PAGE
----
CDC: Ebola could infect 1.4 million in Liberia and Sierra Leone by end of January

The Ebola epidemic in West Africa, already ghastly, could get worse by orders of magnitude, killing hundreds of thousands of people and embedding itself in the human population for years to come, according to two worst-case scenarios from scientists studying the historic outbreak.

The virus could potentially infect 1.4 million people in Liberia and Sierra Leone by the end of January, according to a statistical forecast by the U.S. Centers for Disease Control and Prevention published Tuesday. That number came just hours after a report in the New England Journal of Medicine warned that the epidemic might never be fully controlled and that the virus could become endemic, crippling civic life in the affected countries and presenting an ongoing threat of spreading elsewhere.

Read it all.

Update: The elves also recommend the latest post on Ebola at Lent & Beyond, with a graph showing the cumulative number of cases of Ebola in West Africa. There are also suggested prayer points, and links to donate to several charities on the frontlines in the Ebola struggle.


Posted in * Culture-Watch, * Economics, Politics, * International News & Commentary, Africa, Ethics / Moral Theology, Foreign Relations, Globalization, Guinea, Health & Medicine, Liberia, Nigeria, Politics in General, Sierra Leone, Theology

4 comments on “CDC: Ebola could infect 1.4 million in Liberia and Sierra Leone by end of January

  1. Karen B. says:

    An article in the Guardian today got my attention. Pay attention to the last paragraph of the section I’m quoting below. Here’s the excerpt:

    [blockquote]David Miliband, the former British foreign secretary, warned that the Ebola outbreak means that years of social and economic progress in Sierra Leone was at risk, as he visited the country’s capital Freetown.

    Miliband, who is now the head of the International Rescue Committee which has about 500 staff working in Liberia and Sierra Leone to combat Ebola, told the Guardian that this was a crucial moment and that treatment alone would not stop the death toll.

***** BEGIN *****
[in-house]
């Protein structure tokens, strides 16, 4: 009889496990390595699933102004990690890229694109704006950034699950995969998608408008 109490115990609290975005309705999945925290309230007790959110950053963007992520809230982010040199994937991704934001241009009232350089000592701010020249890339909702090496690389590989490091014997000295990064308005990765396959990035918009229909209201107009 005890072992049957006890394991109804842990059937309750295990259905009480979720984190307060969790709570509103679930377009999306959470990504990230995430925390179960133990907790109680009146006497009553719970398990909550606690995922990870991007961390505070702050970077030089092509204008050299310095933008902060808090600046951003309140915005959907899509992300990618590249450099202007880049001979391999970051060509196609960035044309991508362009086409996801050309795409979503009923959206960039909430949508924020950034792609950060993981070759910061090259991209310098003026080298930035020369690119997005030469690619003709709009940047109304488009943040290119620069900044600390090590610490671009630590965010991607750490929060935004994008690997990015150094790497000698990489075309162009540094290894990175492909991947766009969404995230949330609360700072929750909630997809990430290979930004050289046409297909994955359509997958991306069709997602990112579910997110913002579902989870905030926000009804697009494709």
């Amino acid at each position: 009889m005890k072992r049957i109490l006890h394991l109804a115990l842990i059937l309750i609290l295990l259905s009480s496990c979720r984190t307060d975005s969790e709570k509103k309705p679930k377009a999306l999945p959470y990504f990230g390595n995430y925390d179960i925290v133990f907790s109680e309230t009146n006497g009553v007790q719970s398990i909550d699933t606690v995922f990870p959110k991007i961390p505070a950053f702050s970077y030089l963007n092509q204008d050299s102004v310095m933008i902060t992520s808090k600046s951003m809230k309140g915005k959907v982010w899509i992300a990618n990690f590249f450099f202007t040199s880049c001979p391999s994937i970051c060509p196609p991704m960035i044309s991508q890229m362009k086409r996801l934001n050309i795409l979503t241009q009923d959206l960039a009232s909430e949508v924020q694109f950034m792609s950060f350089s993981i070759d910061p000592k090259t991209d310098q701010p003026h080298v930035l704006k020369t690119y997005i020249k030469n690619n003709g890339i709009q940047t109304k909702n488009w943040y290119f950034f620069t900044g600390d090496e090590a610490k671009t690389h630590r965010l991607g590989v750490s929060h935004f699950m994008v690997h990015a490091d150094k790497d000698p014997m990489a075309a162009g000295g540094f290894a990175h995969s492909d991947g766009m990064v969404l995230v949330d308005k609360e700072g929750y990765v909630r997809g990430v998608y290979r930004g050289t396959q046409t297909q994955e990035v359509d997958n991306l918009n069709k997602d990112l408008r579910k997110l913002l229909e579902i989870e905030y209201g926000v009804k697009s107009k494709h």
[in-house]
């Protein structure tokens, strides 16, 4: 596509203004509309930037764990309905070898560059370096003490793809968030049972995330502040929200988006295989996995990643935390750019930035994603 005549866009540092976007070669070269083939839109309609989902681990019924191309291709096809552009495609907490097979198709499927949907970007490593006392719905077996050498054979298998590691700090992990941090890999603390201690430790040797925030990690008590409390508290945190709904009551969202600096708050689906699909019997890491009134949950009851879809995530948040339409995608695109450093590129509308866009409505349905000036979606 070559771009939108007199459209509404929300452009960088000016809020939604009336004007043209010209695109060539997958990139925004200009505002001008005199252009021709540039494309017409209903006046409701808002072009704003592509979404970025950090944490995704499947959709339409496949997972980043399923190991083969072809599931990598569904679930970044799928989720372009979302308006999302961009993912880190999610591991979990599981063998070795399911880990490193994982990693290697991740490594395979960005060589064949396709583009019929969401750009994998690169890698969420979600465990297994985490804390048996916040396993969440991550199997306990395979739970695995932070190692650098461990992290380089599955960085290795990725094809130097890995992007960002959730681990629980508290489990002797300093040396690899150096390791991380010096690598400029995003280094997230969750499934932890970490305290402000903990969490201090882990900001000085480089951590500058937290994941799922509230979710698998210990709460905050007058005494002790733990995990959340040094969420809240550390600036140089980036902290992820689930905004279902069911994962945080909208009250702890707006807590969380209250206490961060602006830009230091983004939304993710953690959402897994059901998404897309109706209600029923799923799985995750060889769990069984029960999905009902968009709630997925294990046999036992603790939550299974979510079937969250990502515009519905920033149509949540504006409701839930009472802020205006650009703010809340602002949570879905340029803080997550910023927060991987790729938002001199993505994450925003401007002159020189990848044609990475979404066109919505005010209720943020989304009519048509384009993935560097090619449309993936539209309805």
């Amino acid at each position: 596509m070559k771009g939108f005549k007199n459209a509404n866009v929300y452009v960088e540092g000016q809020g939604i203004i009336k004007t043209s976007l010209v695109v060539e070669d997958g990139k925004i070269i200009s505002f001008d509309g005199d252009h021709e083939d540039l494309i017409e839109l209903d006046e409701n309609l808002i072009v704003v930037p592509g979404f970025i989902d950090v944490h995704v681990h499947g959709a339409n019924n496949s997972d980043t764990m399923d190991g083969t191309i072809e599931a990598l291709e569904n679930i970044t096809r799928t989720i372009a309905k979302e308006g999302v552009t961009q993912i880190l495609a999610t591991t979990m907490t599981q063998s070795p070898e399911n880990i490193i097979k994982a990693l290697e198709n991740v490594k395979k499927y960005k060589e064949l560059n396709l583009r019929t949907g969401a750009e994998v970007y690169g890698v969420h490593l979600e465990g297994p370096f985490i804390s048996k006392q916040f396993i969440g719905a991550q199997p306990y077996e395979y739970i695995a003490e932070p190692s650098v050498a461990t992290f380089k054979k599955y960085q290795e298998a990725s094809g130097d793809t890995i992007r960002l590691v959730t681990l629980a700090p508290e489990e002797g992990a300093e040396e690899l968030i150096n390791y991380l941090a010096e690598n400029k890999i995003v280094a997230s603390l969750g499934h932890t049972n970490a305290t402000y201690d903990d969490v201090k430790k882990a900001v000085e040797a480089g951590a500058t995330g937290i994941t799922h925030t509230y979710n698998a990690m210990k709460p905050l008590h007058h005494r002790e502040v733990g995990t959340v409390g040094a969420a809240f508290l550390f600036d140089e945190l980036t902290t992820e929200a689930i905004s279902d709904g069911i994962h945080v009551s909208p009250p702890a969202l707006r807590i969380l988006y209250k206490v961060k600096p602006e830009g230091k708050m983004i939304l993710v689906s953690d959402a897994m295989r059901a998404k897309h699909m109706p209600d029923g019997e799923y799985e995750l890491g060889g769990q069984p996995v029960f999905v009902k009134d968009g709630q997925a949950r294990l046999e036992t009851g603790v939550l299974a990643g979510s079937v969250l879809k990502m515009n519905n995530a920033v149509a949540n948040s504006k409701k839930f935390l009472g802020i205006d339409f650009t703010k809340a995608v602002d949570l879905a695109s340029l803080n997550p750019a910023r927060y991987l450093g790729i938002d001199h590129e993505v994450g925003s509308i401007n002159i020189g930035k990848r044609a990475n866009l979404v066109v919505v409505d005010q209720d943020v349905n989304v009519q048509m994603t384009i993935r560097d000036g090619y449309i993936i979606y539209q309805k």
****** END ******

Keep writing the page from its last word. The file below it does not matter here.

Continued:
He was in Freetown to thank and support the 330 staff there, he said, and to advocate for the people. “After 10 years of pretty sustained progress, all that progress is now at stake,” he told the Guardian.

    “One of the things that has become starkly clear to me in my visit is that there’s no grey area here between controlling the disease on the one hand and widespread disaster on the other. We’re at an absolute tipping point where either the disease is contained to the low tens of thousands, or it becomes an epidemic of a very serious kind.”[/blockquote]
    From here:

    Did you catch what he said? CONTAINMENT = “low tens of thousands of cases” compared with the alternative which is “an epidemic of a very serious kind” – i.e. WORSE than tens of thousands of cases!! i.e. even the “BEST CASE SCENARIO” is now unspeakably awful.

    My heart just breaks for those suffering such an unimaginable plague in Sierra Leone and Liberia, and to a slightly lesser extent in Guinea. It’s hard to find the words to keep praying, yet we must. Please give too if you can.

  2. Katherine says:

    I was very much afraid that the reported improvement in Liberian numbers was not real, and it seems this is true.

    The suggestion to give to Samaritan’s Purse or MSF (Doctors Without Borders) is a very good one. And also to pray! — for a vaccine, for effective treatments, and for God’s grace.

  3. Karen B. says:

    Hi Katherine,
    yes, it is sad about the news from Liberia that the decline is not real, except in Lofa district. I too was certainly skeptical, but then there was a story by Robyn Dixon of the LA Times who was on the ground in Liberia who talked about some signs that cases were slowing… so, I hoped it might be real. Alas.

    There does seem to be some true good news in Guinea in terms of the area of the country affected. A number of districts have not reported any new cases for the past 21 days or longer… So, even while there is a spike in Conakry and one or two of the hot zone districts, the situation in Guinea is much much more manageable, though it’s sobering that with the “head start” there and the greater availability of resources compared with the case load, the virus still has been contained there. The graph I posted a L&B shows how cases in Guinea had leveled off for awhile before they started climbing again. Probably it was re-introduction of Ebola from Liberia and Sierra Leone which worsened things in Guinea again when they HAD been close to containment there.

    All this just goes to show what a terribly complex, and terribly tragic situation this is.

  4. Katherine says:

    Karen B., when you posted the apparently encouraging statistics from Liberia, at the same time I read an article about the government’s sending hazmat crews to collect ALL dead bodies, whatever the cause of death, for removal and cremation. This is absolutely the right thing to do, since African funeral practices are probably a large factor in the spread of the disease. However, the article also said crews were meeting with resistance, and that people were perhaps just not reporting deaths and handling funerals privately despite the infection risk. There is an aspect of ignorance and superstition which is not helping at all.